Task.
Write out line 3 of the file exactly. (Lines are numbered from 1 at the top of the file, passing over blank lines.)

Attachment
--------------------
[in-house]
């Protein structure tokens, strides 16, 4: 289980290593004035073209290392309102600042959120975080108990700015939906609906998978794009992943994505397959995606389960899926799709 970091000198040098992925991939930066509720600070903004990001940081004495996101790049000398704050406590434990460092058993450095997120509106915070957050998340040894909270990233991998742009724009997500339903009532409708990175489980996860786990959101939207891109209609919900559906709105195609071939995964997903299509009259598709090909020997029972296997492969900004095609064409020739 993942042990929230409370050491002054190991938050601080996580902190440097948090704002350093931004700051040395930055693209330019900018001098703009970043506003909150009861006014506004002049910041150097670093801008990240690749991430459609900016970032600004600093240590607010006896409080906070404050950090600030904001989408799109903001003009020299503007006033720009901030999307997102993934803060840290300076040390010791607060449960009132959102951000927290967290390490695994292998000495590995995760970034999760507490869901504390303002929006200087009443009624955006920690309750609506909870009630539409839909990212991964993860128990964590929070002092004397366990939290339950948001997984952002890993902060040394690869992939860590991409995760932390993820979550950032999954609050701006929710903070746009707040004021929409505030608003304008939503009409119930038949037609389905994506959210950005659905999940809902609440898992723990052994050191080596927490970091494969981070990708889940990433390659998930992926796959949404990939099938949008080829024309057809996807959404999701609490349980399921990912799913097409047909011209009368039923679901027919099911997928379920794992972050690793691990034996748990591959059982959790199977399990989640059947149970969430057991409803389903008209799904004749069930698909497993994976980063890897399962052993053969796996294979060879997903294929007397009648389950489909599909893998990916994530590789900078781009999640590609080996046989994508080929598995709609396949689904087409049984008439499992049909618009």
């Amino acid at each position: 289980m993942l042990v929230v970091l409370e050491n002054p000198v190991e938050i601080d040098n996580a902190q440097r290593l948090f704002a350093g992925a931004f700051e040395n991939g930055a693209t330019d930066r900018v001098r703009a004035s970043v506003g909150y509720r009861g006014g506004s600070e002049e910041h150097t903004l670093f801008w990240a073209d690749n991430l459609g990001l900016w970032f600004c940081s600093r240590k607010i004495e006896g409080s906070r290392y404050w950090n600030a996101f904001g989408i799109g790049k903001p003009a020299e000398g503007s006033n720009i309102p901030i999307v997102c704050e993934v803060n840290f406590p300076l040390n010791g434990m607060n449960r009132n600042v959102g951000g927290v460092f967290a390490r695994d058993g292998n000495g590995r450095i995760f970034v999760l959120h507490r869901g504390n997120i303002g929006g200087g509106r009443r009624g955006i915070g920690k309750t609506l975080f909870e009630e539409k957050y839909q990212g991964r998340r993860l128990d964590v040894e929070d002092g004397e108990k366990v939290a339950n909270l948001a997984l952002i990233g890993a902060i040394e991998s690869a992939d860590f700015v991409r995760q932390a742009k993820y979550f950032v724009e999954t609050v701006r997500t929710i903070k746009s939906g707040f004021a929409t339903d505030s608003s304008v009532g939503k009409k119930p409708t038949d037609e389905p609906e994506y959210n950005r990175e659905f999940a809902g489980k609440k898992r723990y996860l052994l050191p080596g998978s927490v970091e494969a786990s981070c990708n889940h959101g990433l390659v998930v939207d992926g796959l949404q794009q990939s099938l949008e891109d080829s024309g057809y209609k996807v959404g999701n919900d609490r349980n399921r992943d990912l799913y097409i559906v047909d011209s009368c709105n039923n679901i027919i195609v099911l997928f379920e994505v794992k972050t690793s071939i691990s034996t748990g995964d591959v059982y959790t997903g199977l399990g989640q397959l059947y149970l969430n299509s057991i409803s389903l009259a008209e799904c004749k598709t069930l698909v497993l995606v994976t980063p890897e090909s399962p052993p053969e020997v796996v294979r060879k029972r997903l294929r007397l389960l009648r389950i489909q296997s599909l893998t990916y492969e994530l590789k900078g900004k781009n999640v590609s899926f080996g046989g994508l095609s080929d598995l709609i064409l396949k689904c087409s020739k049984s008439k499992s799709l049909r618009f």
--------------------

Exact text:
């Amino acid at each position: 289980m993942l042990v929230v970091l409370e050491n002054p000198v190991e938050i601080d040098n996580a902190q440097r290593l948090f704002a350093g992925a931004f700051e040395n991939g930055a693209t330019d930066r900018v001098r703009a004035s970043v506003g909150y509720r009861g006014g506004s600070e002049e910041h150097t903004l670093f801008w990240a073209d690749n991430l459609g990001l900016w970032f600004c940081s600093r240590k607010i004495e006896g409080s906070r290392y404050w950090n600030a996101f904001g989408i799109g790049k903001p003009a020299e000398g503007s006033n720009i309102p901030i999307v997102c704050e993934v803060n840290f406590p300076l040390n010791g434990m607060n449960r009132n600042v959102g951000g927290v460092f967290a390490r695994d058993g292998n000495g590995r450095i995760f970034v999760l959120h507490r869901g504390n997120i303002g929006g200087g509106r009443r009624g955006i915070g920690k309750t609506l975080f909870e009630e539409k957050y839909q990212g991964r998340r993860l128990d964590v040894e929070d002092g004397e108990k366990v939290a339950n909270l948001a997984l952002i990233g890993a902060i040394e991998s690869a992939d860590f700015v991409r995760q932390a742009k993820y979550f950032v724009e999954t609050v701006r997500t929710i903070k746009s939906g707040f004021a929409t339903d505030s608003s304008v009532g939503k009409k119930p409708t038949d037609e389905p609906e994506y959210n950005r990175e659905f999940a809902g489980k609440k898992r723990y996860l052994l050191p080596g998978s927490v970091e494969a786990s981070c990708n889940h959101g990433l390659v998930v939207d992926g796959l949404q794009q990939s099938l949008e891109d080829s024309g057809y209609k996807v959404g999701n919900d609490r349980n399921r992943d990912l799913y097409i559906v047909d011209s009368c709105n039923n679901i027919i195609v099911l997928f379920e994505v794992k972050t690793s071939i691990s034996t748990g995964d591959v059982y959790t997903g199977l399990g989640q397959l059947y149970l969430n299509s057991i409803s389903l009259a008209e799904c004749k598709t069930l698909v497993l995606v994976t980063p890897e090909s399962p052993p053969e020997v796996v294979r060879k029972r997903l294929r007397l389960l009648r389950i489909q296997s599909l893998t990916y492969e994530l590789k900078g900004k781009n999640v590609s899926f080996g046989g994508l095609s080929d598995l709609i064409l396949k689904c087409s020739k049984s008439k499992s799709l049909r618009f």